Algerian army chief accuses Morocco of 'conspiracies'

Algerian army chief accuses Morocco of 'conspiracies' amid growing tensions with Rabat
2 min read
28 September, 2021
Algeria's army chief, Saïd Chengriha, accused Morocco of being an 'expansionist regime' that has 'gone too far in its conspiracies and subversive propaganda campaigns'.
Algeria's army chief said his country was 'ready to face, with rigour and firmness, all sinister plans' [source: Getty]

Algeria's army chief accused neighbouring Morocco of conspiring against his country and vowed a "rigorous, firm" response, in a speech he delivered on Tuesday at an army base near their border.

"This expansionist regime has gone too far in its conspiracies and subversive propaganda campaigns, which aim to reduce Algeria's regional role, exhaust its capacities, prevent its development and undermine the unity of its people," Saïd Chengriha said, in a speech published on the defence ministry's website.

Relations have soured between the two North African nations in recent months and Algeria on August 24 cut diplomatic ties with Rabat, accusing it of "hostile actions".

Last week it also banned all Moroccan aircraft from entering its airspace.

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Chanegriha said Algeria's "enemies" had recruited "traitors" as spies in order to "weaken Algeria from the inside and pressure it to renounce its principles".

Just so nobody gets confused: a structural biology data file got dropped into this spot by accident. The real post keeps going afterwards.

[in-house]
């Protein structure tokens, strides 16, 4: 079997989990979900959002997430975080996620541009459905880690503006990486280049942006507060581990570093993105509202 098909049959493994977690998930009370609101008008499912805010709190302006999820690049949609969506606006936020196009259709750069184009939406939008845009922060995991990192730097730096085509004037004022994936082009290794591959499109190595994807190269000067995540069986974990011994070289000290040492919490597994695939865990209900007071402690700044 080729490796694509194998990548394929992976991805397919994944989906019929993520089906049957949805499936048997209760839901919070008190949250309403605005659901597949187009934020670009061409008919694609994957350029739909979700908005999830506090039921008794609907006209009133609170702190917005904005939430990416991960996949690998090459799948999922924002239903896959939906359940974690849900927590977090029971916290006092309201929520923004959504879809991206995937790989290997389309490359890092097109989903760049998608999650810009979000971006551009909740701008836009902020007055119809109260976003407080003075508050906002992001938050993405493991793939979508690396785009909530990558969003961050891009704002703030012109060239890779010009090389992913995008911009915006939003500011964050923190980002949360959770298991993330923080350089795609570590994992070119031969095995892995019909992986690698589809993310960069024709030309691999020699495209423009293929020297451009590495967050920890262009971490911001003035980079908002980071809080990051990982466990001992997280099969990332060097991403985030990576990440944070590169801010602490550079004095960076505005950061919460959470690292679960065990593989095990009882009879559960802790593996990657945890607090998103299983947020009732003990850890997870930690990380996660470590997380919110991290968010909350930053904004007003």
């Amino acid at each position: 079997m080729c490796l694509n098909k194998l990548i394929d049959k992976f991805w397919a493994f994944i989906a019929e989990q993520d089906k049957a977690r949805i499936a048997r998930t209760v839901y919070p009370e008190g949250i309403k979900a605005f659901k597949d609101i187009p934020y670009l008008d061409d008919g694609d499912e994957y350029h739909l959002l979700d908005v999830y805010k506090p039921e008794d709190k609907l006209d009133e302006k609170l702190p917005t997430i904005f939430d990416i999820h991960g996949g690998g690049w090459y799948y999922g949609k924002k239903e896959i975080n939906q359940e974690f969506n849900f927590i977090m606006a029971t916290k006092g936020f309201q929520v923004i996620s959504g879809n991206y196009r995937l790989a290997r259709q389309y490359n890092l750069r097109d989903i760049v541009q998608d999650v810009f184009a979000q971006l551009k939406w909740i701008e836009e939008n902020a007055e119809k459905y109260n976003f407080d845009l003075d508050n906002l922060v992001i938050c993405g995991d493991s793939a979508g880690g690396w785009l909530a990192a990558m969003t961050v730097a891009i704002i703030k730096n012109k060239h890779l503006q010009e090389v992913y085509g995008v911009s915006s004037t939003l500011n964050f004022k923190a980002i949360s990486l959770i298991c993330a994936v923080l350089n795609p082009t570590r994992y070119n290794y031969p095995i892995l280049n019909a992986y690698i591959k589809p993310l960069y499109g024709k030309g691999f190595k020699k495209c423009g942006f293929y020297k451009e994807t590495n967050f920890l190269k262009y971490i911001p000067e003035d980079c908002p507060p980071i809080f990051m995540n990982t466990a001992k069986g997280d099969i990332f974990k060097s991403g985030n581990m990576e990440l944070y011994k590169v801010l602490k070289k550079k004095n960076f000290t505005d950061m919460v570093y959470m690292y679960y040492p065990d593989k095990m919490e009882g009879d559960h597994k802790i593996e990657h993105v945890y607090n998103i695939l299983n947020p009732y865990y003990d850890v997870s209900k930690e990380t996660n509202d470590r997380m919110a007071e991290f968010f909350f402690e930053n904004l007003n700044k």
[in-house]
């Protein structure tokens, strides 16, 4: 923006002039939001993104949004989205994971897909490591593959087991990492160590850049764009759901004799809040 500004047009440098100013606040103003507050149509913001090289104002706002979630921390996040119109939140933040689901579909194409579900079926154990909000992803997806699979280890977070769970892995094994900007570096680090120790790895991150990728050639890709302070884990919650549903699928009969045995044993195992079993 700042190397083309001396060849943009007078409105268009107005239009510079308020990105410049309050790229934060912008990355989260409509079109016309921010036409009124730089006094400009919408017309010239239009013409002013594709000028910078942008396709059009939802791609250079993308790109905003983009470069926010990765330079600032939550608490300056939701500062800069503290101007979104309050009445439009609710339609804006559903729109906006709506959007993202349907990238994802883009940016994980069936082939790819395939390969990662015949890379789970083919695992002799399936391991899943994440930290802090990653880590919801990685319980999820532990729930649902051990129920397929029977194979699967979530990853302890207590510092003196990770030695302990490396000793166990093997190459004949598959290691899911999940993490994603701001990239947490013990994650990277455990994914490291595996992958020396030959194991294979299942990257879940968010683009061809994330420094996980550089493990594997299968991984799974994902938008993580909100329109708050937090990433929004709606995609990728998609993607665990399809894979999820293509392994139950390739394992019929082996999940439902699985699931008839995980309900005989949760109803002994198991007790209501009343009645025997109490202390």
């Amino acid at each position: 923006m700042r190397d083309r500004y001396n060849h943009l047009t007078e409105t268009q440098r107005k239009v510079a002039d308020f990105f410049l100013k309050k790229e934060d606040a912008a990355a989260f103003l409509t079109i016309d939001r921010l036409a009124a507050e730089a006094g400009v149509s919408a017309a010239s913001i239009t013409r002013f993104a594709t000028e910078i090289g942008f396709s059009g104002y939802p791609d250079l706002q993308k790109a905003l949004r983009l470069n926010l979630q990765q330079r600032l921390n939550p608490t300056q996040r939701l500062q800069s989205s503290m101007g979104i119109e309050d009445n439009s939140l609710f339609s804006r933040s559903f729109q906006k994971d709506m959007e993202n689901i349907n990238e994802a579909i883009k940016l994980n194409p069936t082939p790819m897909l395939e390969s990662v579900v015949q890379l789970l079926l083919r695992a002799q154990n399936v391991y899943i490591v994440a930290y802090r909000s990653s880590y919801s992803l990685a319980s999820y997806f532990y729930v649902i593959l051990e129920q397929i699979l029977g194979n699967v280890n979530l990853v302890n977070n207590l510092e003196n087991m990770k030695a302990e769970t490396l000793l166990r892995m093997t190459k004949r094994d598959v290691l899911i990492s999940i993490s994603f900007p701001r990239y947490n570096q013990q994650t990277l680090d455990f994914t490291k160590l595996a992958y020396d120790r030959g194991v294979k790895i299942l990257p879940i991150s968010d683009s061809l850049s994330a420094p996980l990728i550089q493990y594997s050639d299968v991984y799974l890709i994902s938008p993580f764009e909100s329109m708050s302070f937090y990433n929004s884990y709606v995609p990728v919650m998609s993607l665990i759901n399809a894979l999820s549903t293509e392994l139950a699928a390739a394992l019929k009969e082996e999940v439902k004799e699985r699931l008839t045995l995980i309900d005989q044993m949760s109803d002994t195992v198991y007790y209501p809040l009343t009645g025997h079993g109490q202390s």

Algeria accuses Morocco and Israel of backing the separatist MAK movement, which seeks independence for the restive Kabylie region, and the Islamist Rachad movement, both listed as terrorist organisations by Algiers.

Morocco normalised ties with Israel last year in a US-backed deal that also saw Washington recognise Rabat's sovereignty over disputed Western Sahara.

Morocco sees the former Spanish colony as part of its sovereign territory, but the Polisario movement has continued to demand an independence referendum there as per a 1991 ceasefire deal.

Algeria has for decades hosted Polisario leaders and the issue has caused repeated diplomatic crises between the two countries.

Morocco's normalisation with Israel sparked anger in the capital Algiers, which has supported the Palestinian cause and accused Rabat of using Israeli spyware against its officials.

Algeria's army chief said Tuesday his country was "ready to face, with rigour and firmness, all sinister plans" against Algeria.